A report released this morning by a public accountability non-profit details the interlocking relationships, campaign donations and potential conflicts of interest that Dominion Resources is deploying to secure approval of its Atlantic Coast Pipeline.
An annual assessment of states’ progress advancing clean energy illustrates how far behind Southeast states are compared to other regions, although Florida, Virginia and other states earned high ranks in specific categories.
While Dominion Energy is moving to boost its solar installations, small solar advocates contend very little is being done for consumers by either the utility or state policymakers.
While Dominion Energy’s plan to supply 100 percent renewable power to its commercial and industrial customers has been welcomed by some clean energy advocates, others say it will effectively forbid third parties from competing in this lucrative and burgeoning market.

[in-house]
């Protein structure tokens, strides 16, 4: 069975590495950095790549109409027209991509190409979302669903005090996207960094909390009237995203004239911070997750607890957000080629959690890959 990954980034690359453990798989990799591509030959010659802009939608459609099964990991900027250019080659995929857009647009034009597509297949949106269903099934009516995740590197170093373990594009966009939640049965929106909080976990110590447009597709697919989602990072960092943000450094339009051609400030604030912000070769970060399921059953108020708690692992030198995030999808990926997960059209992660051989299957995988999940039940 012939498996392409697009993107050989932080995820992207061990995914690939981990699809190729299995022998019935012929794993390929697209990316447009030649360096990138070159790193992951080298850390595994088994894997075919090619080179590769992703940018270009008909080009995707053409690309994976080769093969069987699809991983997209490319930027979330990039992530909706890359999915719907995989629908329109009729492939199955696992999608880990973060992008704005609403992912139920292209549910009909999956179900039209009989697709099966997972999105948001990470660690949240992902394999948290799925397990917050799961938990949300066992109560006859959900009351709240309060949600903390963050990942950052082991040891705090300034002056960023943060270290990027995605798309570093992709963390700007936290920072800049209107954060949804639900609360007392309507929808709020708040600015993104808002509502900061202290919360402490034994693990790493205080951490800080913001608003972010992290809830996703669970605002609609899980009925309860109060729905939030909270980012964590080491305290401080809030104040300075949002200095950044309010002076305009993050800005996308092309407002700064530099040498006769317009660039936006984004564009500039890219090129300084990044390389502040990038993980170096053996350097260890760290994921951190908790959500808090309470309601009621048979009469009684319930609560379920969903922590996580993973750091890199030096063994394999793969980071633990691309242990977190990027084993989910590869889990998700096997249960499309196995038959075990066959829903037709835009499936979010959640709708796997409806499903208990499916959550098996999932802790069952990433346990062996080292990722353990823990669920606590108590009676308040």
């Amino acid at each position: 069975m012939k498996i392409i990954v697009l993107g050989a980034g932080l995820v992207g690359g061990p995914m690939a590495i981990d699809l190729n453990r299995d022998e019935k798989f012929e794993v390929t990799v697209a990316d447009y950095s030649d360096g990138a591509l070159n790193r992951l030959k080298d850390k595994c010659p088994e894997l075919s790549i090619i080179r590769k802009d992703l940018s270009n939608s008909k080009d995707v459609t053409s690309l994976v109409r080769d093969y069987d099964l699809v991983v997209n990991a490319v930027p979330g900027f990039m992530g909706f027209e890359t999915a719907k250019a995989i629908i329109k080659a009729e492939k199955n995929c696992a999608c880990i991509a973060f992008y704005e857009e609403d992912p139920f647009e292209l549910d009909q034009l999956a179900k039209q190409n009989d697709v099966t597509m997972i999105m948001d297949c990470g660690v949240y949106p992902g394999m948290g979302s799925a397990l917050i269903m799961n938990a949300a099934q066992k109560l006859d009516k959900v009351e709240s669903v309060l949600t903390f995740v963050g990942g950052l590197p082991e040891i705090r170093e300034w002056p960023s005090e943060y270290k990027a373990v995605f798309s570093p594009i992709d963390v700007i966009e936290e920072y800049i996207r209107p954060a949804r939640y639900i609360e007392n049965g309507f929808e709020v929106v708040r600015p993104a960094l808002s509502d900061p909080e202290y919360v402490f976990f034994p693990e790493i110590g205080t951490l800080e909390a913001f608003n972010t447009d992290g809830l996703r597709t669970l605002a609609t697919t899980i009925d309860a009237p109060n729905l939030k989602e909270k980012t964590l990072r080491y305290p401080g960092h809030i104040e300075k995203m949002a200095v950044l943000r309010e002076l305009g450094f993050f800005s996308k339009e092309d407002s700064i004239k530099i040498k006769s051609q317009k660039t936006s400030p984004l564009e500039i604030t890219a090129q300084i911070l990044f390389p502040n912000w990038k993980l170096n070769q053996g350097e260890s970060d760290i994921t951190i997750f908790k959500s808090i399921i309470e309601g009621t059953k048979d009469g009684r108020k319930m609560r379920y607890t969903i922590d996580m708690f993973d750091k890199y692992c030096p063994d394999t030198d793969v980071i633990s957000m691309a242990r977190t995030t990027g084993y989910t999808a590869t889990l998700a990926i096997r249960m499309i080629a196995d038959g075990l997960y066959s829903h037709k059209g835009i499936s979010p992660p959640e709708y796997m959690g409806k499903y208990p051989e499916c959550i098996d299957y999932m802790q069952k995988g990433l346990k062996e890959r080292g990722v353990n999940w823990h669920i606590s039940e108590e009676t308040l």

Opponents contesting the Atlantic Coast Pipeline’s proposed route through Virginia are rolling out fresh arguments against the controversial projects which are becoming flashpoints dividing Democratic candidates running for governor there.
North Carolina-based Strata Solar is diving into Virginia’s blossoming utility-scale market with a significant hiring goal and a twist: they’re striving to fill about 125 of the 400 job openings with military veterans.
As environmental groups look to the courts to defend clean energy policy under a presidential administration hostile to regulations and climate commitments, a Southeast advocacy group may provide a template.
Despite a recent decision partially in favor of efforts to open up the retail electric market in Virginia, questions remain unresolved as utilities continue to push back.
Virginia state Sen. J. “Chap” Petersen is challenging Dominion Virginia Power over the outsized influence he says it has with policymakers and a controversial provision of a law that became effective in 2015.
Researchers at state universities in the Southeast are closing in on whether one of the region’s biggest liabilities – coal mine waste – might become a valuable asset by supplying rare earth elements needed for clean energy and other applications.